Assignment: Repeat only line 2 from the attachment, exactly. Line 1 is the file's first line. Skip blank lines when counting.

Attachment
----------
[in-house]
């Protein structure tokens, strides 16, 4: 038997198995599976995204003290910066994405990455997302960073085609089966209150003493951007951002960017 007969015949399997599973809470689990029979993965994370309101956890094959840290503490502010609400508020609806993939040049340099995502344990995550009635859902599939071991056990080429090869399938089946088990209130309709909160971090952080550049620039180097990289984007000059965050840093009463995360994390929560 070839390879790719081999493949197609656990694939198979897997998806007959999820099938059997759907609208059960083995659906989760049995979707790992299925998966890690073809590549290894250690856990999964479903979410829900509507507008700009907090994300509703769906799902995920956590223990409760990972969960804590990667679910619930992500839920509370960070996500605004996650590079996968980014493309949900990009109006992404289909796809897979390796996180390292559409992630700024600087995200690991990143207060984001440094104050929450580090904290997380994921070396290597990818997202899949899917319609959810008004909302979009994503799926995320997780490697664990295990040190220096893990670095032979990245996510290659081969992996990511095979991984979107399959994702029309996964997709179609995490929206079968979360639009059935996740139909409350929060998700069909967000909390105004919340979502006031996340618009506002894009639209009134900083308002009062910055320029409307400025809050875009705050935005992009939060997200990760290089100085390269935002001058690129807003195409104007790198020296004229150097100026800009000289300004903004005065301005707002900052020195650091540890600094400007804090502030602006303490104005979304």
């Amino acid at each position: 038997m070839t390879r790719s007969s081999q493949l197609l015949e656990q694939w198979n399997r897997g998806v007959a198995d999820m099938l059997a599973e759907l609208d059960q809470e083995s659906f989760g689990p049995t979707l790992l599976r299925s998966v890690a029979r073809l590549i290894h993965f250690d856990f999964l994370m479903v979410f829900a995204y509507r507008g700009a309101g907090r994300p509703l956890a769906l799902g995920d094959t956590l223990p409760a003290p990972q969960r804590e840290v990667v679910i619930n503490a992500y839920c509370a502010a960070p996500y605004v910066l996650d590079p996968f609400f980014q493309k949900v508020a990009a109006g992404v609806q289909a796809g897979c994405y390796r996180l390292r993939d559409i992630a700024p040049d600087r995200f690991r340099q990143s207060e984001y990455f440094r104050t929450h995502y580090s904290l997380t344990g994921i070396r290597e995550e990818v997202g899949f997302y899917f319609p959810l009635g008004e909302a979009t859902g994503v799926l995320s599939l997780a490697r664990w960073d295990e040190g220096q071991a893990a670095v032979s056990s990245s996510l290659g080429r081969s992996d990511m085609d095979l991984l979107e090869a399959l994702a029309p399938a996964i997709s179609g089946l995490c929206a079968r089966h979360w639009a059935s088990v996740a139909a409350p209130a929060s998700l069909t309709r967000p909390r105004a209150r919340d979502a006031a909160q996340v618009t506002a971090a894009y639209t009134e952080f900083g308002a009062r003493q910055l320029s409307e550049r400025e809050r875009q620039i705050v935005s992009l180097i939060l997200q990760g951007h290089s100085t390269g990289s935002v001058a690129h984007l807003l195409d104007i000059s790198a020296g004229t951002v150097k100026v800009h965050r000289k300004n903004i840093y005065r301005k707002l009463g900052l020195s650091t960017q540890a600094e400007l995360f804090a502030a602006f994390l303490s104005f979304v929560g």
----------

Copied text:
């Protein structure tokens, strides 16, 4: 038997198995599976995204003290910066994405990455997302960073085609089966209150003493951007951002960017 007969015949399997599973809470689990029979993965994370309101956890094959840290503490502010609400508020609806993939040049340099995502344990995550009635859902599939071991056990080429090869399938089946088990209130309709909160971090952080550049620039180097990289984007000059965050840093009463995360994390929560 070839390879790719081999493949197609656990694939198979897997998806007959999820099938059997759907609208059960083995659906989760049995979707790992299925998966890690073809590549290894250690856990999964479903979410829900509507507008700009907090994300509703769906799902995920956590223990409760990972969960804590990667679910619930992500839920509370960070996500605004996650590079996968980014493309949900990009109006992404289909796809897979390796996180390292559409992630700024600087995200690991990143207060984001440094104050929450580090904290997380994921070396290597990818997202899949899917319609959810008004909302979009994503799926995320997780490697664990295990040190220096893990670095032979990245996510290659081969992996990511095979991984979107399959994702029309996964997709179609995490929206079968979360639009059935996740139909409350929060998700069909967000909390105004919340979502006031996340618009506002894009639209009134900083308002009062910055320029409307400025809050875009705050935005992009939060997200990760290089100085390269935002001058690129807003195409104007790198020296004229150097100026800009000289300004903004005065301005707002900052020195650091540890600094400007804090502030602006303490104005979304």